10/11/2012 07:35 am ET Updated Dec 11, 2012

Investments in Girls: Half the Sky, but None of the Cash

Today has been sanctioned as the first International Day of the Girl by the UN -- a true testament to the importance that governments, NGOs and others are beginning to place on the lives of girls.

According to a growing body of research in the field of international development, interest in reaching girls stems from two intriguing but seemingly contradictory findings. First, girls are perhaps the most disadvantaged group in the world. They account for 70 percent of out-of-school youth, are more likely to marry young -- 38 percent are married before the age of 18 -- and are more likely to die from complications due to child pregnancy than from any disease.

Second, girls hold an immense amount of potential for improving not only their own outcomes, but those of their families and communities as well. They will reinvest 90 percent of their earnings back into their family compared to the paltry 30 to 40 percent that boys and men do, and higher education among girls is correlated with both later and fewer children. These findings are leading to more and more anti-poverty interventions being directed specifically at girls and women.

But this aid movement, as it stands, isn't getting to the heart of the issue, or what's really holding girls back. As investments in girls and women are increasing worldwide, governments may be missing an opportunity to reach this demographic. Programs have traditionally focused on keeping girls in school or delaying marriage, which are important approaches, but perhaps a wiser investment is direct assets to girls (DATG) -- i.e., giving them cash.

Since the 2010 publication of the book Just Give Money to the Poor, the popularity of cash transfers as a means of reaching the most vulnerable has grown significantly. Indeed, it represents a paradigmatic change in the way that aid is given and inherently demonstrates an understanding that it's the poor themselves who know best what they need. Cash transfers have been shown to have positive impacts in educational attainment, behaviors associated with HIV risk, nutritional improvements in children's diets, and a host of other outcomes.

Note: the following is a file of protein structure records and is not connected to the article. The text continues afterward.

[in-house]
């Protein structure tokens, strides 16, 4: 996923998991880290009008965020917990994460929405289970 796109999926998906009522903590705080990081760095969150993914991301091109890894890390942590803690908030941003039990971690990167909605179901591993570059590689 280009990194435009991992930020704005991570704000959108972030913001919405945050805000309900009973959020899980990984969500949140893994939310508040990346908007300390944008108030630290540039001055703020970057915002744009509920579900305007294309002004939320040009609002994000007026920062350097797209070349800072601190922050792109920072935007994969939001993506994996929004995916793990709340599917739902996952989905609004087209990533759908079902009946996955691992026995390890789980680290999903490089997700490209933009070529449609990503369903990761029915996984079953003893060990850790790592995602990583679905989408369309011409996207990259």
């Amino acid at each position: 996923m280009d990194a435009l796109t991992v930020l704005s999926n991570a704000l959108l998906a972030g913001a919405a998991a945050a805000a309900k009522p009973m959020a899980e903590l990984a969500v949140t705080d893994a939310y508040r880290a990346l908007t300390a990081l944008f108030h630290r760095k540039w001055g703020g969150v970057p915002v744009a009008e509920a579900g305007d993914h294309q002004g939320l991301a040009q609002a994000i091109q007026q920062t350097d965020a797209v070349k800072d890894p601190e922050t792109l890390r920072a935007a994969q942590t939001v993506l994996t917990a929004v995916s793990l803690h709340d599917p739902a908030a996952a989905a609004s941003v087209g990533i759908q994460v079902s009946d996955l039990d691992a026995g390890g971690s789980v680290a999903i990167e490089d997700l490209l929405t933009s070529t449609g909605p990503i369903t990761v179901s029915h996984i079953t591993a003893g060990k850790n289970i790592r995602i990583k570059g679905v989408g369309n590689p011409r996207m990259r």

Further, with increased attention given to electronic payment (e-payment) platforms, as demonstrated by the recent launch of the Better than Cash Alliance at the Clinton Global Initiative, cash transfer programs are increasingly utilizing innovative technologies in their delivery.

Over the past year, the Global Assets Project at the New America Foundation has been compiling data on government-to-person (G2P) payments in the developing world, identifying the various payment and delivery platforms used for making cash transfers, conditions attached to program payments, target populations, payment amounts, and many other variables. We released a paper today, called Investing In Girls: Opportunities for Innovation in Girl-Centered Cash Transfers, that specifically examines the landscape of cash transfer programs targeting girls in Latin America and the Caribbean, Africa and Asia. Our paper also provides recommendations for leveraging the technological advances in biometric identification, mobile banking, and SMS services in order to receive the greatest returns on investment for these programs.

Of the 42 countries for which we have adequate data, only 6 have G2P programs that provide direct assets to girls: Bangladesh, Guatemala, India, Nigeria, Pakistan and Yemen. The programs in these countries reach roughly 3 million of the 600 million girls in developing countries, which is not surprising given that out of every aid dollar, only about half a cent goes to programs targeting girls.

For interventions to really have an impact, a couple of issues need to be addressed. First, all of this attention on girls needs to translate into real and tangible investments, and ideally investments directly to the girls themselves. This will require a shift in priorities for governments and NGOs alike, but promises to provide significant economic returns. Second, more research must be conducted on the programs currently in existence -- on their payment and delivery mechanisms, program designs, goals and outcomes -- so that these programs can be replicated elsewhere. For example, virtually every state in India has enacted programs similar to Apni Beti, Apna Dhan, which seeks to address the sex ratio imbalance, child marriage and school dropout rates among girls. But while Apni Beti, Apna Dhan has been touted as a success, others have had to close altogether. Research into these issues could help us understand why similar programs are having varying degrees of success.

We've made significant progress in how we provide aid to the most vulnerable, but especially with respect to girls, there is still much to be done. As these two trends in development converge in the coming years -- the shift toward cash payments to the poorest and the growing value placed on addressing the unique needs of girls -- we hope the phrase "direct assets to girls" will become as common as "Millennium Development Goals."